In 1888, the society recorded the first burial of cremated remains on its land, but it is unclear exactly where. The Cremation Society Council minutes in March 1890 recorded that the decision "that a piece of ground belonging to the society at St. John's be set aside for the interment of ashes and that the sum of £1 be charged for each interment."
The first burial in the Cremation Society's cemetery was for Robert Faulkner, cremated on June 10, 1890. This is noted in the registers as Plot 1. The site was initially popular, and over the next 20 years, hundreds of interments took place.
In the cemetery, there are many traditional monuments—all in miniature. Included are the broken column, the cross, the Celtic cross, the obelisk; tablets raised above the ground, an enclosed chest and two memorials with a swastika emblem.
However, by the early part of the 20th century, the society appeared to consider the burial of cremated remains in the cemetery inappropriate. "The Transactions of the Cremation Society" for 1924 states that: 'In the last two decades of the 19th century, the early cremationists could not entirely break away from the idea of burial. Plots of land were therefore set aside for interment of urns, each one being marked by a miniature gravestone and thus perpetuating the effect of a small cemetery. That fortunately has now practically ceased, but St. John's Crematorium, Woking ... has such a ground, curiously unsightly, but still an interesting relic of a transitional period."
Burials also took place away from the crematorium. By the end of 1886, 13 cremations had taken place at Woking, and all remains were removed from the area. Where earth burials took place, they did so either in a proprietary cemetery or Anglican churchyard.
After the fourth cremation, "the ashes were gathered up and placed in an urn, which was taken away in charge of a relative or friend." After the eighth, the remains "were handed to the sons of the deceased, who were present at the ceremony," and later interred at Nunhead Cemetery. Clearly, the Cremation Society wanted the next of kin or executor—termed the "Applicant for Cremation" according to the 1902 Cremation Act—to be responsible for the decision.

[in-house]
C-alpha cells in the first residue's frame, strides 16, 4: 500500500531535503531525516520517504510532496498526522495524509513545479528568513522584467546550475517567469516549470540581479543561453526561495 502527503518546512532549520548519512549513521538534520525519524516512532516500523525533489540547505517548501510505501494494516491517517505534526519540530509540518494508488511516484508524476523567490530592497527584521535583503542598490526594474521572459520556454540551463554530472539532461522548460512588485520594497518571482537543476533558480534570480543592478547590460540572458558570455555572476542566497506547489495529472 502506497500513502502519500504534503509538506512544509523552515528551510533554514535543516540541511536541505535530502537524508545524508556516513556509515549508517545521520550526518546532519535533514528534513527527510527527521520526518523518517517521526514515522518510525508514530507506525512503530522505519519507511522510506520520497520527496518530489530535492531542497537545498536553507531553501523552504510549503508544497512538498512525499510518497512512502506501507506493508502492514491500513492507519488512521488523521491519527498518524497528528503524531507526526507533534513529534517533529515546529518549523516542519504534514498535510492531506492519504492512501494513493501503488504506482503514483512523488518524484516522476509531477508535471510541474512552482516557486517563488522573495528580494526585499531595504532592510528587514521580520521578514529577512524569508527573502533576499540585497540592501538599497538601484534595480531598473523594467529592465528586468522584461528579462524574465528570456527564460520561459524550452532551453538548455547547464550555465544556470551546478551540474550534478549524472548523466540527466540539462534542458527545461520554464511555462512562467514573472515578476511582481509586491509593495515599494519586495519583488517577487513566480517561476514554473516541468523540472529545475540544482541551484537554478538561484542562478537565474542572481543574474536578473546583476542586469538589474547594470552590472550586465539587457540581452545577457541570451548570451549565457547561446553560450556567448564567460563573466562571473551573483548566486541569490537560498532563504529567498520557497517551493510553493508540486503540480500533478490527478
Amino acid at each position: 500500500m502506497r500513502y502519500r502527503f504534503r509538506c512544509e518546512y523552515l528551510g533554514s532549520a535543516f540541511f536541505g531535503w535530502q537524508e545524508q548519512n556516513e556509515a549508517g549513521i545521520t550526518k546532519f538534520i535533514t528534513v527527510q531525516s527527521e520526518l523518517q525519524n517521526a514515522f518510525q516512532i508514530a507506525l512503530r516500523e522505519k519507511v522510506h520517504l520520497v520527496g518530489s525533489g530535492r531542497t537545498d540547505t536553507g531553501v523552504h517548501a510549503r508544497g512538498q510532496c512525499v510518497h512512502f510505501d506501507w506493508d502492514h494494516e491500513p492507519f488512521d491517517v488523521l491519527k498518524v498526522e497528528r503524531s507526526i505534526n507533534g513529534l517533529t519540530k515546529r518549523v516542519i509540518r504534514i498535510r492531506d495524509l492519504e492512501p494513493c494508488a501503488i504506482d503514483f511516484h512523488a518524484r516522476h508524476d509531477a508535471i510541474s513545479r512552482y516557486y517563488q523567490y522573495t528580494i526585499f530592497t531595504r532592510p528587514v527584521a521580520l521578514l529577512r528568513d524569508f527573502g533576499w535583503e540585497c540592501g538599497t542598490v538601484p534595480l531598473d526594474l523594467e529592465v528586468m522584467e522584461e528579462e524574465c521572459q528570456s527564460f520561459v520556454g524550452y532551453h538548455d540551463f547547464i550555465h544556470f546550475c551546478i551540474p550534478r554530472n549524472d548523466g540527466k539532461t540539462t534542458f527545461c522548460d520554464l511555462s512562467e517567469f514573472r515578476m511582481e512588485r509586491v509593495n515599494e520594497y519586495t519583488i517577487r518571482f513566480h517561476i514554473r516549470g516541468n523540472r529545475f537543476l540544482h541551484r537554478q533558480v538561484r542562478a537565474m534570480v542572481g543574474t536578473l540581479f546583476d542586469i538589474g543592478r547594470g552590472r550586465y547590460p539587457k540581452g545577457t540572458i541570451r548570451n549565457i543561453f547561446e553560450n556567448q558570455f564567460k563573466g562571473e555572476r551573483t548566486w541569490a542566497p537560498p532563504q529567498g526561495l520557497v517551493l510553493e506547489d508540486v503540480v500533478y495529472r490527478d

Probably the first division of the cremated remains occurred after the cremation of Madame Blavarsky, founder of the Theosophical movement, whose remains were divided in three and sent to Europe, America and India.
The remains of Osmond De Beauvior Priaulx, cremated in January 1891, were transported back to Guernsey and placed in an urn behind a grille in the Priaulx Library in St. Peter Port. Those of Charles Wyndham Rodolph Kerr, cremated in February 1894, were buried in the floor at St. Saviour's Church Pimlico, following a ruling from the chancellor of the Diocese of London.
Analyzing the burials
Several interesting observations can be made about the disposition of cremated remains in these early years:
1. There appeared to be no problem with burying the remains in consecrated ground, including churchyards, despite the Church of England's uneasy attitude toward cremation.
It seems ironic that the formerly anti-cremation vicar of St. John's Church Woking, in whose parish the crematorium is situated, permitted cremated remains to be buried in his churchyard. The church burial registers show that 22 caskets of such remains were buried in the churchyard between January 1890 and January 1896, when 730 cremations were carried out, and that none of those interred were St. John's parishioners.
The rights of burial are for those living and dying in the parish, but can also be extended to others at the discretion of the incumbent vicar. Unlike in some churchyards, the fact of cremation was noted in the burial register; the notation "after cremation" appears with each entry before the full name.